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Dogs 101 – BOSTON TERRIER
Top Dog Facts About the BOSTON TERRIER
The Boston Terrier is a small and compact breed that originated in – you guessed it – Boston. Unlike many other breeds of dogs, it has a very short and well-documented history of development. According to the American Kennel Club, which officially recognized the breed in 1893, all true modern Boston Terriers are descended from a dog named Judge, which lived in Boston around 1870. Judge was an import from England, and a cross between an English bulldog and an English terrier.
Judge was slightly larger than the modern Boston Terrier, but after interbreeding with smaller females, and possibly one or more French bulldogs, the foundation for the Boston Terrier we see today was laid. The breed was initially called the Bull Terrier, but the name did not get very popular. In just about 20 years of the breed being born and shown for the first time in Boston, the American Kennel Club had recognized it – a meteoric rise by any standards. The next few years saw breeders develop further consistency in the physical features of the dog.
The adult Boston Terrier’s height is usually between 15 to 17 inches. The weight can be between 10 to 25 pounds. In fact, the American Kennel Club divides the breed into three classes based on weight: less than 15 pounds; between 15 and 20 pounds; and between 20 and 25 pounds. Some of the most noticeable features of a Boston Terrier are its compact body, and short head, tail and muzzle. The upper and lower jaw can be even, or the lower jaw can have a slight undershot. The eyes are large and round, which give the dog a kind and intelligent expression. The ears are small and erect. The smooth coat is brindle, black or seal in color, evenly marked with white. A well-known feature of the coat is the tuxedo-like appearance.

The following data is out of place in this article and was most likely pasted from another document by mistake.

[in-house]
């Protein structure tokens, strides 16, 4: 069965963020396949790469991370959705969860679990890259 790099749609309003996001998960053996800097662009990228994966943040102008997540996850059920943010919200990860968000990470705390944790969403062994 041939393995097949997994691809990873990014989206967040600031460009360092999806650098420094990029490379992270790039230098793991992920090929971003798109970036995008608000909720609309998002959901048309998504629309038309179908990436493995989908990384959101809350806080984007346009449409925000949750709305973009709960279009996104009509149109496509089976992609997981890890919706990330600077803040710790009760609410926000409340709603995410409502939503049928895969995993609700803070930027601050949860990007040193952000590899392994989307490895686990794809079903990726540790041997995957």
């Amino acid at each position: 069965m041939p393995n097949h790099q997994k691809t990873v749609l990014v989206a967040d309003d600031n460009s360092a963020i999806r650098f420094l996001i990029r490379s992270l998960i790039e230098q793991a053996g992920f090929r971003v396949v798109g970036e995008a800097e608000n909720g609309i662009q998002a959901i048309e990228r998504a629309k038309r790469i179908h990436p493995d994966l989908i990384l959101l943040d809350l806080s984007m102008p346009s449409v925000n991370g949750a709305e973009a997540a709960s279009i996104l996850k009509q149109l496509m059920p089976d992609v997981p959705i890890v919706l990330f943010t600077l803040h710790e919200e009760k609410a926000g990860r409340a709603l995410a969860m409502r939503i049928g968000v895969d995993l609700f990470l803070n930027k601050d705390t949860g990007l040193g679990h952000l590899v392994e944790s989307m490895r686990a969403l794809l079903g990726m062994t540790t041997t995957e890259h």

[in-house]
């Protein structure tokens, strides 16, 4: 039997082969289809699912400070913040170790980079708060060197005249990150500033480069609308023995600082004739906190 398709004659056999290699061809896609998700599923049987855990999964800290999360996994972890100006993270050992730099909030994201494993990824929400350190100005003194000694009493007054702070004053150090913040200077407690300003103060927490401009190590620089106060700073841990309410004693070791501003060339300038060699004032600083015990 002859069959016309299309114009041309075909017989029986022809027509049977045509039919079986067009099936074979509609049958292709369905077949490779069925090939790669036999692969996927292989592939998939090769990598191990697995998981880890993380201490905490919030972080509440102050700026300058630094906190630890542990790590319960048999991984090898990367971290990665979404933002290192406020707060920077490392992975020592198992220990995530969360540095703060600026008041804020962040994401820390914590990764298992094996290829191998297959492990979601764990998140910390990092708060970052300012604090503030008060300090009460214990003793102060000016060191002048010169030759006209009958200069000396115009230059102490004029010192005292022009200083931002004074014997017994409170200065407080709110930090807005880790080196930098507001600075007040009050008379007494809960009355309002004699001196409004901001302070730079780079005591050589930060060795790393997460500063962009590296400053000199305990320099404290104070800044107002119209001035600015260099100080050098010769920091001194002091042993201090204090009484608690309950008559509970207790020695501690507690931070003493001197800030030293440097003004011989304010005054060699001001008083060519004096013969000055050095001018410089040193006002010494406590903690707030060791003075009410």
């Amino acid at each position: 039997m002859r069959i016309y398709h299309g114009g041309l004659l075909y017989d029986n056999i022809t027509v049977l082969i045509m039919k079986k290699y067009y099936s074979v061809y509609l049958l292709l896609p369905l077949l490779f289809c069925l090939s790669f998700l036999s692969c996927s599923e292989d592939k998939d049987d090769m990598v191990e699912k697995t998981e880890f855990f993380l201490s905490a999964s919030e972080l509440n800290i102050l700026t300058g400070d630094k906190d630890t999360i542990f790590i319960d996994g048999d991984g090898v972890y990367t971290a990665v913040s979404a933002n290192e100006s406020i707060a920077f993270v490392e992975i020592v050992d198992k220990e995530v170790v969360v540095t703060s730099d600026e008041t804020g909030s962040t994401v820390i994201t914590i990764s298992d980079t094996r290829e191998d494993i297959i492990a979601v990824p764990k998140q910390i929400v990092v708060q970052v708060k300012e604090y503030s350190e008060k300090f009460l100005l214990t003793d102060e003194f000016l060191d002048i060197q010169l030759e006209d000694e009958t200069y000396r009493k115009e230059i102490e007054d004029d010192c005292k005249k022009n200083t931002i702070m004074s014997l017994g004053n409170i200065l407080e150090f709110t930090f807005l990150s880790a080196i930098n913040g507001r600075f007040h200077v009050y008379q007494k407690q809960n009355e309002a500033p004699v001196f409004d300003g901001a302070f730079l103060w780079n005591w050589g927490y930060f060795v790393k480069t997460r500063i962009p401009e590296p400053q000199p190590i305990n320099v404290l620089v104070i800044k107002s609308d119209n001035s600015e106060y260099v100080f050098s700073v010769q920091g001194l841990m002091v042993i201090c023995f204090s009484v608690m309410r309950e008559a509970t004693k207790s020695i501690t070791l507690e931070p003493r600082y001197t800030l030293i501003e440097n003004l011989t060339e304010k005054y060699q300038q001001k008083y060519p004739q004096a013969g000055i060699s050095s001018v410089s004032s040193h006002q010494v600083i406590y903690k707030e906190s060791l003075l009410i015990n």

Grooming: The Boston Terrier is easy to care for. The coat length is short, and requires weekly brushing with a hound glove or a soft bristle brush to keep it clean and shiny. The large eyes can collect dust, and regular cleaning is suggested. Checking ears for debris, trimming of nails and brushing of teeth are other routine aspects of the grooming regimen.
Temperament: A Boston Terrier is generally well-mannered when indoors, and also does not bark much unless necessary. This makes it suited to apartment living. Though originally a fighting and rodent-hunting dog, it was later bred for companionship. This means that it is gentle, but playful, and very sensitive to its human companion’s needs. Being protective of its owners, it might behave a little aggressively with other pets and strangers, but this can be controlled with training. With early socialization, a Boston Terrier can get along very well with children, the elderly or other animals.
Training: The Boston Terrier is an intelligent dog, known to learn easily. It requires its daily exercise, which can be provided with a walk on leash, and an occasional game of ball chase in a park. In fact, excessive exercise is inadvisable. The breed is also known to perform very well in all sorts of canine sports.
Health: The typical life span of the Boston Terrier is 10 to 14 years, but quite a few are known to live into their late teens. The breed has no major health concerns; some common, but controllable, issues include a sensitive digestive system, and sensitivity to extreme heat or cold. Snoring and reverse sneezing are common in the breed, but not harmful in most cases. 85 to 90% of births among Boston Terriers require a caesarean section.
An all-American dog, the Boston Terrier is renowned for being clever, friendly and sensitive. Package that with an adaptable nature and low maintenance requirements, and you have a dog that can do very well whether it is an apartment in the city or a home in the suburbs.
• The Boston Terrier was the first American breed to be recognized by the American Kennel Club.
• The Boston Terrier is the state dog of Massachusetts.
• Sergeant Stubby, called the most decorated dog of World War I, was a Boston Terrier.
• A Boston Terrier was Helen Keller’s close companion. His name was Sir Thomas.
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